• Unusual noise coming from the radiator fan
  • Smoke or burning smell from the radiator motor
  • Rapid engine overheating
  • Check engine light on

How Does A Radiator Fan Work?

In older vehicles, the radiator fan runs continuously from the start of the engine. In such vehicles, the radiator fan is continuously rotated by a belt with engine power. This type of radiator fan does not have an electric motor, nor does it turn on or off at a set temperature point in the engine.

But in modern vehicles or present-day vehicles, the working mechanism of the radiator fan is different. The radiator fan of these types of vehicles works automatically depending on the temperature of the engine. Such radiator fans have an electric motor. When the engine temperature rises, the hot coolant passes through the radiator to the thermostat valve in the engine’s cooling system. The thermostat valve is closed at normal engine coolant temperature.

When the coolant is hotter than the engine’s normal temperature and overpressure builds up in the engine’s cooling system, the thermostat valve opens once the coolant temperature reaches a certain point and an open thermostat activates the valve temperature switch, causing the radiator fan to turn on and run until the coolant temperature returns to normal and when the temperature returns to normal, the thermostat valve closes again and deactivates the temperature switch, turning off the radiator fan. Thus, this cycle continues automatically.

How To Fix Radiator Fan Not Working

If your vehicle’s radiator fan is not working, the cause must first be investigated in order to fix it. After this, work should be done on fixing it. To fix the radiator fan not working, you can follow these steps:

  • First check the radiator fan fuse, if the main fuse is blown or corroded, replace the radiator fan main fuse with a new one.
  • The engine coolant level should be checked. If the coolant level is low, top it up with new coolant.
  • Also check the radiator fan relay and wiring. If the radiator fan relay is faulty or the wiring is damaged, repair the wiring or replace the relay.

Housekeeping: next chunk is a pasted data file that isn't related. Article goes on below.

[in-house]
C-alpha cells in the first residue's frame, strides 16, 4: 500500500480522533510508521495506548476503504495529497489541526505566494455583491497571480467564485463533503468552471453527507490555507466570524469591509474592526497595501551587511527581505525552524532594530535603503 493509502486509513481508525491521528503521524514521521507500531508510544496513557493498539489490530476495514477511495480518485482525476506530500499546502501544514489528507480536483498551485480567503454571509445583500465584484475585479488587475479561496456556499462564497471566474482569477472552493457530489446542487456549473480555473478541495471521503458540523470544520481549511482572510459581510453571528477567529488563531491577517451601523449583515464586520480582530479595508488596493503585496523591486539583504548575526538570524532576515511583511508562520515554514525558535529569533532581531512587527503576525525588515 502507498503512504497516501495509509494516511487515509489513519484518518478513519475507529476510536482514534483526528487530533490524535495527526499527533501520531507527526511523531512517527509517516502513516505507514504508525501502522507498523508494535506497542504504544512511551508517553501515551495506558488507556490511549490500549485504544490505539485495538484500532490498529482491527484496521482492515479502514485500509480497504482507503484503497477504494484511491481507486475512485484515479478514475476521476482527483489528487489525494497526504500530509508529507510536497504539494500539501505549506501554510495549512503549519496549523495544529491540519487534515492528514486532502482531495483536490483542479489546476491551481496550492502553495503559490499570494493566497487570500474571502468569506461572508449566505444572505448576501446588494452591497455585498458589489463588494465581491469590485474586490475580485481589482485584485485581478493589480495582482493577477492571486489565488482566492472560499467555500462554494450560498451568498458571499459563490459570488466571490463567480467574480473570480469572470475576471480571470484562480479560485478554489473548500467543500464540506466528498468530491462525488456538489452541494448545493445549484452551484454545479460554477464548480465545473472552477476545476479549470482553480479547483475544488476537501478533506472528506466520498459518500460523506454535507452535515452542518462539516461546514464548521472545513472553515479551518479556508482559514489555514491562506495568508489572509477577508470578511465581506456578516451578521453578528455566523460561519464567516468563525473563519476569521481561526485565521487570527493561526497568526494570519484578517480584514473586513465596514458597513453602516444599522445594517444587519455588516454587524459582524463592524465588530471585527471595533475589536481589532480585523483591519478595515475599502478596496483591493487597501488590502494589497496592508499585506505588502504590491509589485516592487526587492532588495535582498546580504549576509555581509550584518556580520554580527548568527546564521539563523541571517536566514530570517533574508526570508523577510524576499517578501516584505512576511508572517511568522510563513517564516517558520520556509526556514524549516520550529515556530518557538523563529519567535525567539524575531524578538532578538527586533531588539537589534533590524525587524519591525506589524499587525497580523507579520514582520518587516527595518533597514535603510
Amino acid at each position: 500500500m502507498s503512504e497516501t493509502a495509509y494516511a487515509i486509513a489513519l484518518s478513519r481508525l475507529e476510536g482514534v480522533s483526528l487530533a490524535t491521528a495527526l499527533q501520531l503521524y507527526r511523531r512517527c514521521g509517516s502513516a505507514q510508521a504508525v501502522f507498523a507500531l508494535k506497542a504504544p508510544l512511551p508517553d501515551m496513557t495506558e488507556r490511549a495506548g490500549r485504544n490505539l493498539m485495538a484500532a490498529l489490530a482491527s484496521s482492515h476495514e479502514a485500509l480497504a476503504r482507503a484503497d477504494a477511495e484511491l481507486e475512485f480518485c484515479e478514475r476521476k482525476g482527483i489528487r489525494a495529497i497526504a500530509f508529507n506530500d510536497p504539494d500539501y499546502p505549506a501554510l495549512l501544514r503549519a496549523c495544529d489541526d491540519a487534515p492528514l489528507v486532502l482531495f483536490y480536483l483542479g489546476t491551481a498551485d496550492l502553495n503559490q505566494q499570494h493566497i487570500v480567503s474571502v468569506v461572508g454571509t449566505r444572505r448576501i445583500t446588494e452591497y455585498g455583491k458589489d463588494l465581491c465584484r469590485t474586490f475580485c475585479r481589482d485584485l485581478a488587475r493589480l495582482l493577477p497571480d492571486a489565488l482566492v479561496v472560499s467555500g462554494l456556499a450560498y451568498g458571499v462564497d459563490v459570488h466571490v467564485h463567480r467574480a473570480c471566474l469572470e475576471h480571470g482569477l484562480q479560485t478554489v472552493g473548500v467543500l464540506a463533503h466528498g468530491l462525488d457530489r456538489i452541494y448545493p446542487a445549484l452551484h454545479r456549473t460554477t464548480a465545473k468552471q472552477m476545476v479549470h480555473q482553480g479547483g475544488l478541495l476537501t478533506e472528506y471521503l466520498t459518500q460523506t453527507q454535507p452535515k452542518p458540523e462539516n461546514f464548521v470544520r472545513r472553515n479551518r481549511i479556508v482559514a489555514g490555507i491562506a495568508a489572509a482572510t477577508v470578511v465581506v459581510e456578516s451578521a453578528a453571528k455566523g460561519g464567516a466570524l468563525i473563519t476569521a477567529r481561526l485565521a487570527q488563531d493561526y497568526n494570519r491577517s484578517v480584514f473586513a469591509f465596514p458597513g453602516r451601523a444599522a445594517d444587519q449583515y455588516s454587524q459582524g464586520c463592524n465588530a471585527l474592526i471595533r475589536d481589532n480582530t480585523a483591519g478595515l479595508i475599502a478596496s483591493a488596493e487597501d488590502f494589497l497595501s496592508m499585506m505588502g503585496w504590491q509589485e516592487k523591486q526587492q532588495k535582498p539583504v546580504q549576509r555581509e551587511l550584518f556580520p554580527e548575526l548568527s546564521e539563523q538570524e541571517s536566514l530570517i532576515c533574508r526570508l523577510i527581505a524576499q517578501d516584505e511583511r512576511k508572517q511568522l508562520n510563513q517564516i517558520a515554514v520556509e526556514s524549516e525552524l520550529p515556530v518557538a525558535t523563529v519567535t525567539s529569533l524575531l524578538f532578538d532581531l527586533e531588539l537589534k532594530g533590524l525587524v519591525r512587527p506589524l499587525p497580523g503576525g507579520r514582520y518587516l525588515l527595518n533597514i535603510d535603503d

• Check the temperature switch and sensor. If either of these two components is defective, it should be replaced immediately. Because it can cause overheating of the engine.
  • Leakage in the coolant system should also be checked. Because leaking coolant can affect the functioning of the thermostat valve and cause the radiator fan to not work.
  • The radiator fan motor should also be checked. If the radiator fan motor is faulty, it will also need to be replaced.
  • The thermostat valve should also be checked. If the thermostat valve is bad, it should also be replaced.

What Happens If Radiator Fan Not Working?

When the radiator fan stops working, the first thing that happens is that the engine temperature of your vehicle starts increasing, and if it is not taken care of in time, the engine can reach a state of overheating.

Because the radiator fan plays a vital role in dissipating the heat generated by the engine and maintaining an optimum operating temperature, Ultimately, engine overheating can cause the cylinder head to warp, the engine head gasket to blow, and even the engine to seize. Additionally, prolonged overheating can also damage other components like the thermostat and water pump.

Can I Drive Car If Radiator Fan is Not Working?

Yes, you can run your car without the radiator fan if you keep the car running smoothly and prevent the engine from overheating, but you should never do this. Because if your engine overheats, your vehicle’s cooling system gets damaged. You can try this process when your vehicle is stuck on the road and you have to drive it some distance to the mechanic shop.

Radiator Fan Replacement Cost

On average, the cost of replacing a radiator fan can range from $400 to $600 for typical vehicles, and mechanic labor costs can range from $150 to $300.

But it should be noted that depending on the location, the labor cost of the mechanic may be more or less and in luxury and larger vehicles, the replacement cost of the radiator fan is higher.

In many vehicles, a bad radiator fan may require the replacement of the entire fan assembly. Because the fan motor is fixed in the radiator assembly. In that case, the radiator fan replacement cost will be higher than usual. The replacement cost of a radiator fan depends more on the make and model of the vehicle and the type of radiator. Along with this, the labor costs and location of the mechanic also affect this cost.


Q. Is the radiator fan repairable?

The repair of a radiator fan depends on what is wrong with it. If the wiring, bearing, belt, or fuse of the radiator fan is bad, it can be repaired. But if the motor is bad or burned,  it will have to be replaced.

Q. Is radiator fan expensive?

On average, replacement costs for a radiator fan or cooling fan assembly can range from around $400 to $600. And the labor cost for its replacement will typically be between $100 and $300. However, the type of vehicle and the rates applicable in your area may affect its cost.